Additionally, provide resources and opportunities to experience your product and expertise first-hand. According to HubSpot, this could include free trials, product demos, customer stories, user reviews, and chatbots—all of which B2B sales professionals identify as the most effective tools for helping customers make purchase decisions.

You can also create a positive experience by automating your process as much as possible, creating an even smoother, more seamless process. Essential sales cadence tools include:

The busier your business gets, the more leads and sales you’ll have to handle, which will overwhelm your team. That’s why automation tools are a must to streamline your outreach cadence and every other aspect of your sales process.

A woman following up using sales cadence software

Chameleon’s Sales Cadence Best Practices & Example Email Templates

As you build your plan, it’s also important to keep some sales cadence best practices in mind. 

Keep it personal. From phone calls to emails to LinkedIn messages, show each prospect that you did your research and understand their business. This means more than inserting their name and company. Grab their attention by calling out their unique challenges. 

Balance automation and personalization. We’ve discussed both automation and personal touches, and finding the right combination of each is critical. While your emails should be automated to create a more efficient process, remember to incorporate those personal messages and calls.

Stay agile and adjust as needed. As noted in Step Three, track how your sales cadence works and make necessary changes. You might need to switch communication channels, update messaging, or test different days and times. Keep up with your industry and your audience’s shifting needs. 

Create different sales cadences for each buyer persona. After conducting your target market research, you’ll likely find that you have a few segments of ideal customers, each with their own unique backgrounds, challenges, and goals. Use a tailored sales cadence for each to take that personalized experience further.

Earlier, we shared a high-level example of a B2B sales cadence template. Here is a more detailed example of what that plan might include:

Below is an example follow-up email template you could incorporate into this sales cadence plan.

If all of this seems like a lot of time and work, that’s because it is! As we stated initially, developing a sales cadence entails significant research, planning, testing, monitoring, and updating. It can be a lot for a small business to handle internally.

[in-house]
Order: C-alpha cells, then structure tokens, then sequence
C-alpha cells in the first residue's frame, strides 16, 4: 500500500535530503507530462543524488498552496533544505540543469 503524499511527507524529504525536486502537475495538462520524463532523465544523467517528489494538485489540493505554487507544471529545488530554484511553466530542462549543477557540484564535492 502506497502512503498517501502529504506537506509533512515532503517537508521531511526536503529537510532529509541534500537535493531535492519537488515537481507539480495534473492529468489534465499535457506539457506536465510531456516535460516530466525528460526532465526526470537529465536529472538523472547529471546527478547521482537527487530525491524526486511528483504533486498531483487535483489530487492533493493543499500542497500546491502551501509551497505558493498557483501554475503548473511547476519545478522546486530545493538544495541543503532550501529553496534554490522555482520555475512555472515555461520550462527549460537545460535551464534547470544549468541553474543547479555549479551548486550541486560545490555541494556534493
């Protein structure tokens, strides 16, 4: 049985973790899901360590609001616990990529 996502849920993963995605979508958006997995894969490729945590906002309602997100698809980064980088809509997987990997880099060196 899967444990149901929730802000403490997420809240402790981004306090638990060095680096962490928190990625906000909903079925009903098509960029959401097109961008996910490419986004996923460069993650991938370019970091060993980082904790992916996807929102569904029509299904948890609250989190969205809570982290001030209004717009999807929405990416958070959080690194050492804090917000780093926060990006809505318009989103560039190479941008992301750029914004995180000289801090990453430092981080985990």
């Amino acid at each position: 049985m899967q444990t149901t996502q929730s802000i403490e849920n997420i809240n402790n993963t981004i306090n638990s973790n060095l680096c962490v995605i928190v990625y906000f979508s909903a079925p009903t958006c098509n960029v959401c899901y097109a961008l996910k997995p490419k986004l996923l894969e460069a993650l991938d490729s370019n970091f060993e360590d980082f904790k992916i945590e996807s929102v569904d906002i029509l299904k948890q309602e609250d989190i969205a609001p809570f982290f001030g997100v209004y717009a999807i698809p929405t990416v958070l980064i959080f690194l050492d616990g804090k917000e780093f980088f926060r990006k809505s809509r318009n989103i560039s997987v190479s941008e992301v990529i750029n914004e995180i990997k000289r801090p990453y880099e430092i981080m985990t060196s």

However, partnering with a call center removes this burden from your sales team’s plate, giving back the time and resources you can put to better use elsewhere in your business. A contact center can assemble a sales cadence that works best for your company, from managing leads in your CRM to writing email templates to setting schedules and everything in between. They can even handle your lead follow-up, ensuring opportunities aren’t overlooked and allowing your sales reps to focus on closing deals.

Final Thoughts on a Winning Sales Cadence

So, do you have a sales cadence? If not, it’s not too late to implement one so you can start generating higher-quality leads, more conversions, and shorter sales cycles. Remember that if you decide to take this on in-house, it’s crucial to follow each of the steps we’ve shared so you don’t overlook any meaningful information about your target audience. Here’s a recap: 

  1. Research and understand your target market and what kind of communication they prefer.
  2. Set specific, achievable goals for your sales cadence so you know how to measure its effectiveness.
  3. Form a sales cadence, tailoring it to each audience segment and tweaking it as needed.
  4. Add value and automate as much as possible to optimize the customer experience and build trust.

Now that you appreciate the importance of having a sales cadence, you likely also appreciate all that it demands of your team. So, if you’re ready to invest in this portion of your sales process and want it done correctly and efficiently from the start, a call center can help. They specialize in developing sales and customer service strategies, gaining a deep understanding of their client’s industries and businesses, and managing sales tools and software so your employees don’t have to. 

Reach out to Chameleon for more information about how we can help with your sales process today!